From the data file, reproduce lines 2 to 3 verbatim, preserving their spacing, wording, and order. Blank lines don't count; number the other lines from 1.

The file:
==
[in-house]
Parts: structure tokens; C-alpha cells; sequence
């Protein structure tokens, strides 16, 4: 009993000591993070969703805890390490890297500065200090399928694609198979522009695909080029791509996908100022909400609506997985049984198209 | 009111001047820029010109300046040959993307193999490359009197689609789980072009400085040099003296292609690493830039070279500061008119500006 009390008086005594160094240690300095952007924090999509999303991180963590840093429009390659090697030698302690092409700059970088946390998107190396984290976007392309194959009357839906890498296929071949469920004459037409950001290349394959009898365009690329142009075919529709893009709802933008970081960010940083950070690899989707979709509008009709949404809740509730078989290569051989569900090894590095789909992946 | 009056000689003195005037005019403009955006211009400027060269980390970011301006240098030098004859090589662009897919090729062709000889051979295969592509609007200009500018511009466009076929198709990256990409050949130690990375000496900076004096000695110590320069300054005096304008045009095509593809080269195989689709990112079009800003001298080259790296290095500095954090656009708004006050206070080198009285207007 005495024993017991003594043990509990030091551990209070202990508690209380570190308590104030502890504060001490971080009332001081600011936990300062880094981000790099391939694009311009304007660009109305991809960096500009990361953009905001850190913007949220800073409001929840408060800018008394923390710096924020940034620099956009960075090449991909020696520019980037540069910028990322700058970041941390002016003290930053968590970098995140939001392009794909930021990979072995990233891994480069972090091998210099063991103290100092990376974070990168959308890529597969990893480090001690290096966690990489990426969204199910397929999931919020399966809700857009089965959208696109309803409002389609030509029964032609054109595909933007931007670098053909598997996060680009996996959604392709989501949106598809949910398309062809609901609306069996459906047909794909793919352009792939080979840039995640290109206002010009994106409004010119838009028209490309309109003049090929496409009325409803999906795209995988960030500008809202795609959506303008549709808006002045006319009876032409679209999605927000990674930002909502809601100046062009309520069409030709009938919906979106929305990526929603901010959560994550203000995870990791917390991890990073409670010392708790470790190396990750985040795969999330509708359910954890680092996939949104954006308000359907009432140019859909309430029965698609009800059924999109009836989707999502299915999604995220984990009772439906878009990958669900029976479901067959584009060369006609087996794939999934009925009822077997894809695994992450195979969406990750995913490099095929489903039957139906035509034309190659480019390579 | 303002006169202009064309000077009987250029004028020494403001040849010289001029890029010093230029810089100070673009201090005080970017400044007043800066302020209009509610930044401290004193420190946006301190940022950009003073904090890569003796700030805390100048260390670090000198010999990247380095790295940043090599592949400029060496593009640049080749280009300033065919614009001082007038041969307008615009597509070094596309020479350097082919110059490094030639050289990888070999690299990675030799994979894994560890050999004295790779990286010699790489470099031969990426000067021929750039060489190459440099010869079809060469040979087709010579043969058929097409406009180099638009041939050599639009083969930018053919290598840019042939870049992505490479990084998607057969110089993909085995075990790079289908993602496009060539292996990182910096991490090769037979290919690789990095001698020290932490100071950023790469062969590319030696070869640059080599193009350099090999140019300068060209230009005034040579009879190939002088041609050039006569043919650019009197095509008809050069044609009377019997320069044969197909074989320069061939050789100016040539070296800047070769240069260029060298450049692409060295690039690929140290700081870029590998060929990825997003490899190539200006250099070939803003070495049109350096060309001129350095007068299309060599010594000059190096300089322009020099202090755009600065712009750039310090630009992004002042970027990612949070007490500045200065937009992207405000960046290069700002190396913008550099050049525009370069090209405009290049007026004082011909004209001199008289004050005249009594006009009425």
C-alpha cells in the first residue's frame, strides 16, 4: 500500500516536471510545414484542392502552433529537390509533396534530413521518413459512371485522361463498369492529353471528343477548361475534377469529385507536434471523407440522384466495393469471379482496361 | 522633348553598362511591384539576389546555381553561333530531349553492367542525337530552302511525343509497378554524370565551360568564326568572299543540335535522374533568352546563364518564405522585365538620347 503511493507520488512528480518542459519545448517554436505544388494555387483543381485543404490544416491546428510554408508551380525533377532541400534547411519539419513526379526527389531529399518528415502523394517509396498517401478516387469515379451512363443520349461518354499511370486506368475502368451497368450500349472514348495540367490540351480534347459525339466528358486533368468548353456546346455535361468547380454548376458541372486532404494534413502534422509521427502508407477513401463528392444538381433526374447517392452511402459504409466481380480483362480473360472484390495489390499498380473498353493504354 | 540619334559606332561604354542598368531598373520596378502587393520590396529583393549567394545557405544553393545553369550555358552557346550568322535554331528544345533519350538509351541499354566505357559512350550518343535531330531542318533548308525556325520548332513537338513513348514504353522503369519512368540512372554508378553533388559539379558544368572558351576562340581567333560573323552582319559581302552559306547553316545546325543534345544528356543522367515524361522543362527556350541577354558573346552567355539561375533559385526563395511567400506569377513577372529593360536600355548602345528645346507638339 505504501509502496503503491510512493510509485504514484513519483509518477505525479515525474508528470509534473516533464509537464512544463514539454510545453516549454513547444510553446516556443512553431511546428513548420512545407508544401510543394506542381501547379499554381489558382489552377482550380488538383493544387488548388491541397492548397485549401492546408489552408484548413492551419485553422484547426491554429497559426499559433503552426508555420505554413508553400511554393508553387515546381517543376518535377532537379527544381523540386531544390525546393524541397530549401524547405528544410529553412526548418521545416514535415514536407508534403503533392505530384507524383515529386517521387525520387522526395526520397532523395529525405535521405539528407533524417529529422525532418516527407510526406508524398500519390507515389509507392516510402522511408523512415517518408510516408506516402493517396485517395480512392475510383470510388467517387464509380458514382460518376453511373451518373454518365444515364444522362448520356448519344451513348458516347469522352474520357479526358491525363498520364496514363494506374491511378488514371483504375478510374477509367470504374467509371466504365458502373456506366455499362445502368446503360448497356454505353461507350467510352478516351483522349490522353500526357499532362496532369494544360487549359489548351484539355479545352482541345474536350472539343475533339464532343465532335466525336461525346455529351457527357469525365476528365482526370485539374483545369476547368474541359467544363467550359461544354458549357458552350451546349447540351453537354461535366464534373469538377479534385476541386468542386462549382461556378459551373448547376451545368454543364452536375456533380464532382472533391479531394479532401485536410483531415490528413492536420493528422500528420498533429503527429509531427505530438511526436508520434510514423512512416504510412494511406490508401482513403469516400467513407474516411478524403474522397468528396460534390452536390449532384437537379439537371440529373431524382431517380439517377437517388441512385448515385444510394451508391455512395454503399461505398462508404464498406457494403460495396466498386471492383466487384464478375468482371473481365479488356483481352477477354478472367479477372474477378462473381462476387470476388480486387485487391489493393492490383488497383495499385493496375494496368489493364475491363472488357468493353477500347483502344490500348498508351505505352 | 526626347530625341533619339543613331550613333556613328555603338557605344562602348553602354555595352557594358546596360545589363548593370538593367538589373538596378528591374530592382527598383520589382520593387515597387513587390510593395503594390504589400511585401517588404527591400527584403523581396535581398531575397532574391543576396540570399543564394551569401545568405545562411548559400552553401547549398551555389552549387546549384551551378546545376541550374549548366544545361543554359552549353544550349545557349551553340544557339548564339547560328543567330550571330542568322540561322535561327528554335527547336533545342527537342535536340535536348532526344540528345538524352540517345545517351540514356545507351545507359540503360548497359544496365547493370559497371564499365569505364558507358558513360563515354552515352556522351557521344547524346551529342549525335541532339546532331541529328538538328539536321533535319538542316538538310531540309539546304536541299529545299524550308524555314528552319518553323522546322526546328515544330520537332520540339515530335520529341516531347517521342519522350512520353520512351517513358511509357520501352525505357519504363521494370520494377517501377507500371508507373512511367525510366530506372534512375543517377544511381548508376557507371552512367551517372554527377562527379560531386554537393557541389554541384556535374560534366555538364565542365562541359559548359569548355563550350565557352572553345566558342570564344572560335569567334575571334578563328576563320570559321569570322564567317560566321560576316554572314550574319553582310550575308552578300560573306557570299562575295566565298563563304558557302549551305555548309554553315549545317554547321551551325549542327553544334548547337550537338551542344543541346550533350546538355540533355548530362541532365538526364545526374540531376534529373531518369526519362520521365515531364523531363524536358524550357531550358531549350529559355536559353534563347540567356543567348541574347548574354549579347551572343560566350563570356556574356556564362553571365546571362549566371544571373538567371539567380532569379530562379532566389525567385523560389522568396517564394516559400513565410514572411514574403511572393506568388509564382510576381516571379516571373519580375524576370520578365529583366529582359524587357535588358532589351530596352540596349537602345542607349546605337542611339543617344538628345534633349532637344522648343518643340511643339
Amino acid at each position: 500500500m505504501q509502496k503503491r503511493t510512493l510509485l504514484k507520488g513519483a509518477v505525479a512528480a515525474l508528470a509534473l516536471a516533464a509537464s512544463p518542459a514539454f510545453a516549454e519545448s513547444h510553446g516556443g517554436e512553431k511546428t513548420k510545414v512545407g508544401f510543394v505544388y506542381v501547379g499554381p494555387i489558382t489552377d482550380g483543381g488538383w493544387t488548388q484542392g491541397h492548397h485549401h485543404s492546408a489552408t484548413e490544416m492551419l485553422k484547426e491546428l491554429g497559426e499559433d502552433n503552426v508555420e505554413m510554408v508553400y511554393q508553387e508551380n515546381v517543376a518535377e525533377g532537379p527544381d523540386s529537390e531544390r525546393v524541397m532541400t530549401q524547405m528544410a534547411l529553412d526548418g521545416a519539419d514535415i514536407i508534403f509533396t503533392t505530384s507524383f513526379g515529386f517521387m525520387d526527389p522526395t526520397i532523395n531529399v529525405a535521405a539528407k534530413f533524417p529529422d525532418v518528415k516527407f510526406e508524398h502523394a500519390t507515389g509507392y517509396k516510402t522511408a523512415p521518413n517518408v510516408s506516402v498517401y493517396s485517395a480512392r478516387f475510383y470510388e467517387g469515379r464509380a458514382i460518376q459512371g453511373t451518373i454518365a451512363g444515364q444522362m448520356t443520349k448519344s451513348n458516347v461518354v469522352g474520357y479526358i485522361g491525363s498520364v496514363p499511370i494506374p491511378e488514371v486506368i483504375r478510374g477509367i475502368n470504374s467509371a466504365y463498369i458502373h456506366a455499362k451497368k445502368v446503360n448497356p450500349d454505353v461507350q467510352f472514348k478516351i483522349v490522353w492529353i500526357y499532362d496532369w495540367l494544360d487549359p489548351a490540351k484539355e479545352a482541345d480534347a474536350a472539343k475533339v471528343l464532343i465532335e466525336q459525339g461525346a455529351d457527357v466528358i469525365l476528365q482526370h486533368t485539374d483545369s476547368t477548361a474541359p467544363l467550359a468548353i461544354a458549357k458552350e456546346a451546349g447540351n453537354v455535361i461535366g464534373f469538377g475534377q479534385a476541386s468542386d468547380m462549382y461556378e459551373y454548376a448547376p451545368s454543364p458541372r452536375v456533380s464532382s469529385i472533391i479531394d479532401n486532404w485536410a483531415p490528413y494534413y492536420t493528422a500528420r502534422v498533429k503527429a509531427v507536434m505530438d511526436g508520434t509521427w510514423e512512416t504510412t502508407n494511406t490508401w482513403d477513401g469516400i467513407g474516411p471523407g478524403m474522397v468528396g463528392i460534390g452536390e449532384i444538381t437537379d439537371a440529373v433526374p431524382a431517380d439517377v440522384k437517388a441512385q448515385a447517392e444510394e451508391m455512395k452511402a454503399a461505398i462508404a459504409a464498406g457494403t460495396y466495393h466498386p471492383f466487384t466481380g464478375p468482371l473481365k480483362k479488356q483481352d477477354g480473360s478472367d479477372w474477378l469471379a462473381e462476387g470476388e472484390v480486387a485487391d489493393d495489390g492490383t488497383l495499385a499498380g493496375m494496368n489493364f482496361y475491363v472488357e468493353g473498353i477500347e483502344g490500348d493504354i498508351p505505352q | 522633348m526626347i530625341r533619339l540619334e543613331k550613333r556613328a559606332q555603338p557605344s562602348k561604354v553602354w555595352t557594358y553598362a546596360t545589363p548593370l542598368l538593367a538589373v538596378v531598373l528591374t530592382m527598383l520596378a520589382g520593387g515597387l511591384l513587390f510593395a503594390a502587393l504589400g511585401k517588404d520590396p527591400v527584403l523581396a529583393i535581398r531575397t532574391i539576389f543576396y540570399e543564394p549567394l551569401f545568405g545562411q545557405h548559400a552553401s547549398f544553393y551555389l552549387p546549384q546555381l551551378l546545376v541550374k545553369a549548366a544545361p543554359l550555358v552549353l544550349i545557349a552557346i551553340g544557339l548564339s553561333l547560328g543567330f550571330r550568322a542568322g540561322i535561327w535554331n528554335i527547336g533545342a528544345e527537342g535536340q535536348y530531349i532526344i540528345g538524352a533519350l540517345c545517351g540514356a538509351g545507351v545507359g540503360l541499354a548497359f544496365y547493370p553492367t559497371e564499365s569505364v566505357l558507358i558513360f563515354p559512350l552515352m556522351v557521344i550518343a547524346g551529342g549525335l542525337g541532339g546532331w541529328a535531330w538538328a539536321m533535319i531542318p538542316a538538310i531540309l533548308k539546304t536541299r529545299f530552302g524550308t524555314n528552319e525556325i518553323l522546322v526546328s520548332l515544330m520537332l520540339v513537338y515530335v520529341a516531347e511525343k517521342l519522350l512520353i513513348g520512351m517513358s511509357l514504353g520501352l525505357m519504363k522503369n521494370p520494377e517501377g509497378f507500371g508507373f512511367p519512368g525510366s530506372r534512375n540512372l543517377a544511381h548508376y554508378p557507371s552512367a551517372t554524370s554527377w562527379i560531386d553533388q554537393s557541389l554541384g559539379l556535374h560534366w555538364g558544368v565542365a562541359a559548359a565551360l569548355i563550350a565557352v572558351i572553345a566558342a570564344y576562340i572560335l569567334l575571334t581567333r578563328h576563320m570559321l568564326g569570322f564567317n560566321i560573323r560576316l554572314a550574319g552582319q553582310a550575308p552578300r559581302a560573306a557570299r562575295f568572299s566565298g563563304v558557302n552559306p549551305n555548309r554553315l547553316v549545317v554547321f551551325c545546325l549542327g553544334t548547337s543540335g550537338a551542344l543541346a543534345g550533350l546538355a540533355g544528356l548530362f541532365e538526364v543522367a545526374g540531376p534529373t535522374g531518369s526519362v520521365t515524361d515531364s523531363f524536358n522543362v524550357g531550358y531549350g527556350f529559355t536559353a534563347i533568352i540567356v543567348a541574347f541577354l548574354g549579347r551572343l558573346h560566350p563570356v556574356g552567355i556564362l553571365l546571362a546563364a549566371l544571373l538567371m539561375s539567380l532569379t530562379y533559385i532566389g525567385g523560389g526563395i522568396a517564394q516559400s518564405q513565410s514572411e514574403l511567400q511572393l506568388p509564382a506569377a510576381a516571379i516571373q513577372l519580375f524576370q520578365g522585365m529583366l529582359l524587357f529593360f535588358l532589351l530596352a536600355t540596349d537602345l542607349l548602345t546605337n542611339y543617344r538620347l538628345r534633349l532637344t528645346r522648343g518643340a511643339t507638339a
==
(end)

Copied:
Parts: structure tokens; C-alpha cells; sequence
């Protein structure tokens, strides 16, 4: 009993000591993070969703805890390490890297500065200090399928694609198979522009695909080029791509996908100022909400609506997985049984198209 | 009111001047820029010109300046040959993307193999490359009197689609789980072009400085040099003296292609690493830039070279500061008119500006 009390008086005594160094240690300095952007924090999509999303991180963590840093429009390659090697030698302690092409700059970088946390998107190396984290976007392309194959009357839906890498296929071949469920004459037409950001290349394959009898365009690329142009075919529709893009709802933008970081960010940083950070690899989707979709509008009709949404809740509730078989290569051989569900090894590095789909992946 | 009056000689003195005037005019403009955006211009400027060269980390970011301006240098030098004859090589662009897919090729062709000889051979295969592509609007200009500018511009466009076929198709990256990409050949130690990375000496900076004096000695110590320069300054005096304008045009095509593809080269195989689709990112079009800003001298080259790296290095500095954090656009708004006050206070080198009285207007 005495024993017991003594043990509990030091551990209070202990508690209380570190308590104030502890504060001490971080009332001081600011936990300062880094981000790099391939694009311009304007660009109305991809960096500009990361953009905001850190913007949220800073409001929840408060800018008394923390710096924020940034620099956009960075090449991909020696520019980037540069910028990322700058970041941390002016003290930053968590970098995140939001392009794909930021990979072995990233891994480069972090091998210099063991103290100092990376974070990168959308890529597969990893480090001690290096966690990489990426969204199910397929999931919020399966809700857009089965959208696109309803409002389609030509029964032609054109595909933007931007670098053909598997996060680009996996959604392709989501949106598809949910398309062809609901609306069996459906047909794909793919352009792939080979840039995640290109206002010009994106409004010119838009028209490309309109003049090929496409009325409803999906795209995988960030500008809202795609959506303008549709808006002045006319009876032409679209999605927000990674930002909502809601100046062009309520069409030709009938919906979106929305990526929603901010959560994550203000995870990791917390991890990073409670010392708790470790190396990750985040795969999330509708359910954890680092996939949104954006308000359907009432140019859909309430029965698609009800059924999109009836989707999502299915999604995220984990009772439906878009990958669900029976479901067959584009060369006609087996794939999934009925009822077997894809695994992450195979969406990750995913490099095929489903039957139906035509034309190659480019390579 | 303002006169202009064309000077009987250029004028020494403001040849010289001029890029010093230029810089100070673009201090005080970017400044007043800066302020209009509610930044401290004193420190946006301190940022950009003073904090890569003796700030805390100048260390670090000198010999990247380095790295940043090599592949400029060496593009640049080749280009300033065919614009001082007038041969307008615009597509070094596309020479350097082919110059490094030639050289990888070999690299990675030799994979894994560890050999004295790779990286010699790489470099031969990426000067021929750039060489190459440099010869079809060469040979087709010579043969058929097409406009180099638009041939050599639009083969930018053919290598840019042939870049992505490479990084998607057969110089993909085995075990790079289908993602496009060539292996990182910096991490090769037979290919690789990095001698020290932490100071950023790469062969590319030696070869640059080599193009350099090999140019300068060209230009005034040579009879190939002088041609050039006569043919650019009197095509008809050069044609009377019997320069044969197909074989320069061939050789100016040539070296800047070769240069260029060298450049692409060295690039690929140290700081870029590998060929990825997003490899190539200006250099070939803003070495049109350096060309001129350095007068299309060599010594000059190096300089322009020099202090755009600065712009750039310090630009992004002042970027990612949070007490500045200065937009992207405000960046290069700002190396913008550099050049525009370069090209405009290049007026004082011909004209001199008289004050005249009594006009009425």